I caught myself. My outburst had seemingly been too loud, for the voltage had risen in the classroom, which still had many classmates remaining. I should calm down.
…There, my smile is restored.
“Well, that’s what it is, so I hope you can let me off the hook regarding that.”
What I told him might be lacking here and there, but it was still pretty much the entire truth.
However, telling him the truth here was nothing more than a result of cost-benefit calculation. Basically, I meant it as a sob story meant to earn his sympathy by showing the weakness I have when playing the role of detective in front of other people.
But I miscalculated again. To be exact, I made two miscalculations. The first was that Kengo did not care for such obsequiousness. The other one was that since it was a sob story, I should have spoken in a more pitiful tone, but I still possessed too much self-respect. As a result, the dramatic effect was too shallow, and I revealed too much of my true colors. Of course, it wouldn’t go as I’d expected.
Kengo resolutely ignored my ploy and pushed it aside.
“All the more you should think. You’re more suited to that.”
“…Were you listening to what I said?”
After unfolding his arms, he scratched his head.
“It seems like you’ve leaked your true thoughts, so I’ll say this clearly. I don’t know if you’re down from taking those hits, but I don’t think I want to associate myself with someone who lives such a small, furtive life. I came here on your request due to the relationship we had all those years ago, but if you don’t say anything now, there won’t be a second time.
“You used to be an unpleasant person, but I didn’t dislike you… if you want to be a petit bourgeois or whatever it is, go ahead. But I’ll pass on listening to requests from someone like that.”
I felt my mouth go agape, as if I was an idiot. But seriously, how can he say those lines without feeling any sort of embarrassment? I continued looking at Kengo, realizing that his unnaturally sulky look was just a front to hide his embarrassment, which caused me to laugh. He did look sullen, but a tight grin eventually formed on his lips, and it appeared that he was putting quite a lot of effort to stop himself from laughing as well.
“Wow, you sure are strict, Kengo. I’ll have to fill you in about my circumstances.”
“Sorry, Jougorou, but I only deal with honesty.”
As my laughter subsided, so too did the modestly uplifting atmosphere. All that was left was a choice. Should I overlook the danger looming over Osanai-san and uphold our promise, or should I listen to Kengo and play my role as a detective?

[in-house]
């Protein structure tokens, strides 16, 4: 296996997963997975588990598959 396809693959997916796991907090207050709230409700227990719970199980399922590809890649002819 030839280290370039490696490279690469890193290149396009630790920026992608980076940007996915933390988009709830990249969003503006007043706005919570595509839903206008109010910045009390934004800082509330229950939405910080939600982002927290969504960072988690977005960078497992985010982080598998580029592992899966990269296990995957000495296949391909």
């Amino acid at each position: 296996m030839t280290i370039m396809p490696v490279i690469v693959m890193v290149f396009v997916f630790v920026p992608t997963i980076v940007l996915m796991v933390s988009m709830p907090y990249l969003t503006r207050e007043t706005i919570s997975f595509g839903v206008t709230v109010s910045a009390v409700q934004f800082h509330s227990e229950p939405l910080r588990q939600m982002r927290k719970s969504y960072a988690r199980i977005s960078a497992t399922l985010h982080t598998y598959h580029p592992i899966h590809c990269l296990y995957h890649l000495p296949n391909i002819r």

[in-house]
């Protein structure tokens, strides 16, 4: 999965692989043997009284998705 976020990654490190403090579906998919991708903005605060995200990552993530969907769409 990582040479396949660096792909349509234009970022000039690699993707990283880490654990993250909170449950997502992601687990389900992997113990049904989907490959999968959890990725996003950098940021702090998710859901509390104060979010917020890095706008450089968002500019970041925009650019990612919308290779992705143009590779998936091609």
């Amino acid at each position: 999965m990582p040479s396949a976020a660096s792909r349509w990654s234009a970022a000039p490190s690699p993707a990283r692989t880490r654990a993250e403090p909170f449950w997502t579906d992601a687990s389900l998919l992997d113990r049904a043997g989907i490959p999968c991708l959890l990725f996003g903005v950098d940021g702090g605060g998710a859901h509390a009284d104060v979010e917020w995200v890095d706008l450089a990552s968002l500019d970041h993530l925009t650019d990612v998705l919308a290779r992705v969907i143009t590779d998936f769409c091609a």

…This was, in essence, Osanai-san’s problem. Even if I made a choice, I would have to contact her. I reached for the phone in my pocket.
“Since we haven’t started yet, let us make a bet, Kengo. I’ll call Osanai-san right now and persuade her to let go of this case. If I can’t do that, I’ll make use of my modest wit and put into words the reasons for why she could be in danger.”
Kengo nodded, then returned to his most comfortable position, or in other words, folded his arms.
I brought up the mobile phone number and made the call.
With the phone to my ear, I waited patiently. Kengo’s eyes were shut, although I don’t think it was because he was sleepy.
…Come on, pick up the call. I was counting the number of ringing tones. It went over ten, then over fifteen. I placed my finger over the Hold button.
The ringing tone sounded for the twentieth time. It would be fine to assume that she wouldn’t be picking up the phone. I stopped the call, then returned the phone to my pocket. Kengo opened his eyes.
Now that it had come to this, all I could do was steel my resolve. On top of my desk, I rolled my left hand into a fist and grabbed it with my right hand. “Now, let’s begin. In my view… we can deal with this in a solid chain of reasoning.”
Editors (Tier 2) : Joshua Fisher, Slush56, _Maki
Assistants (Tier 1) : Karen Kronenberg, Definitelynotme, Rolando Sanchez, Yazmin Arostegui
Thank you very much for all your support!
- This is probably a reference to Denjin Arrow, a 1960s manga about a cyborg superhero. “Howl, iron fists! Fly, Arrow!” is written in the synopsis for volume 2 of that manga, so it might something of a catchphrase.
- The bugs here refer to the three types of bugs that were thought to cause illnesses in people. An action being “too good for the bugs” implies that it is selfish and causes trouble to everyone else.